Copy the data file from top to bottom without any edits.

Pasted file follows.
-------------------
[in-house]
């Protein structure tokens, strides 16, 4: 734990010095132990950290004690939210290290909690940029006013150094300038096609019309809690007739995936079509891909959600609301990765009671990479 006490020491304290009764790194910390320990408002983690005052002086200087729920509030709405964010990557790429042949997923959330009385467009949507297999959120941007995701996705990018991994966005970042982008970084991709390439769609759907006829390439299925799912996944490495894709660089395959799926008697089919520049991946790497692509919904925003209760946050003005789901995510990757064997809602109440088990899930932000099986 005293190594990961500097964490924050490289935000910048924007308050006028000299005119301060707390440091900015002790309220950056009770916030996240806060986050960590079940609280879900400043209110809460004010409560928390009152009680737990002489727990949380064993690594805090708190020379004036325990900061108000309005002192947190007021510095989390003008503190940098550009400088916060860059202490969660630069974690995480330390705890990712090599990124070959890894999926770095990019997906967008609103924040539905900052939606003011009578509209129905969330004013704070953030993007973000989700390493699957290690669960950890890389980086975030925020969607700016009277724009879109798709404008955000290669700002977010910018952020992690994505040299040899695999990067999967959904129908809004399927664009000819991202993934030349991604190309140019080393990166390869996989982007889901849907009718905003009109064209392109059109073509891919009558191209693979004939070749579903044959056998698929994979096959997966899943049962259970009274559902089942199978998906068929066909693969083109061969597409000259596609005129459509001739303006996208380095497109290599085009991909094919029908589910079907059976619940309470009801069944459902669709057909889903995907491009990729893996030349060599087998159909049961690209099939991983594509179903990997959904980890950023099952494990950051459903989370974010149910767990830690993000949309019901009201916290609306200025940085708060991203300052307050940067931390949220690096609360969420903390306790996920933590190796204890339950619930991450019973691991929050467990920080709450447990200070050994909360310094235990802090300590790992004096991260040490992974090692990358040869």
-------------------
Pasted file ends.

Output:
[in-house]
């Protein structure tokens, strides 16, 4: 734990010095132990950290004690939210290290909690940029006013150094300038096609019309809690007739995936079509891909959600609301990765009671990479 006490020491304290009764790194910390320990408002983690005052002086200087729920509030709405964010990557790429042949997923959330009385467009949507297999959120941007995701996705990018991994966005970042982008970084991709390439769609759907006829390439299925799912996944490495894709660089395959799926008697089919520049991946790497692509919904925003209760946050003005789901995510990757064997809602109440088990899930932000099986 005293190594990961500097964490924050490289935000910048924007308050006028000299005119301060707390440091900015002790309220950056009770916030996240806060986050960590079940609280879900400043209110809460004010409560928390009152009680737990002489727990949380064993690594805090708190020379004036325990900061108000309005002192947190007021510095989390003008503190940098550009400088916060860059202490969660630069974690995480330390705890990712090599990124070959890894999926770095990019997906967008609103924040539905900052939606003011009578509209129905969330004013704070953030993007973000989700390493699957290690669960950890890389980086975030925020969607700016009277724009879109798709404008955000290669700002977010910018952020992690994505040299040899695999990067999967959904129908809004399927664009000819991202993934030349991604190309140019080393990166390869996989982007889901849907009718905003009109064209392109059109073509891919009558191209693979004939070749579903044959056998698929994979096959997966899943049962259970009274559902089942199978998906068929066909693969083109061969597409000259596609005129459509001739303006996208380095497109290599085009991909094919029908589910079907059976619940309470009801069944459902669709057909889903995907491009990729893996030349060599087998159909049961690209099939991983594509179903990997959904980890950023099952494990950051459903989370974010149910767990830690993000949309019901009201916290609306200025940085708060991203300052307050940067931390949220690096609360969420903390306790996920933590190796204890339950619930991450019973691991929050467990920080709450447990200070050994909360310094235990802090300590790992004096991260040490992974090692990358040869």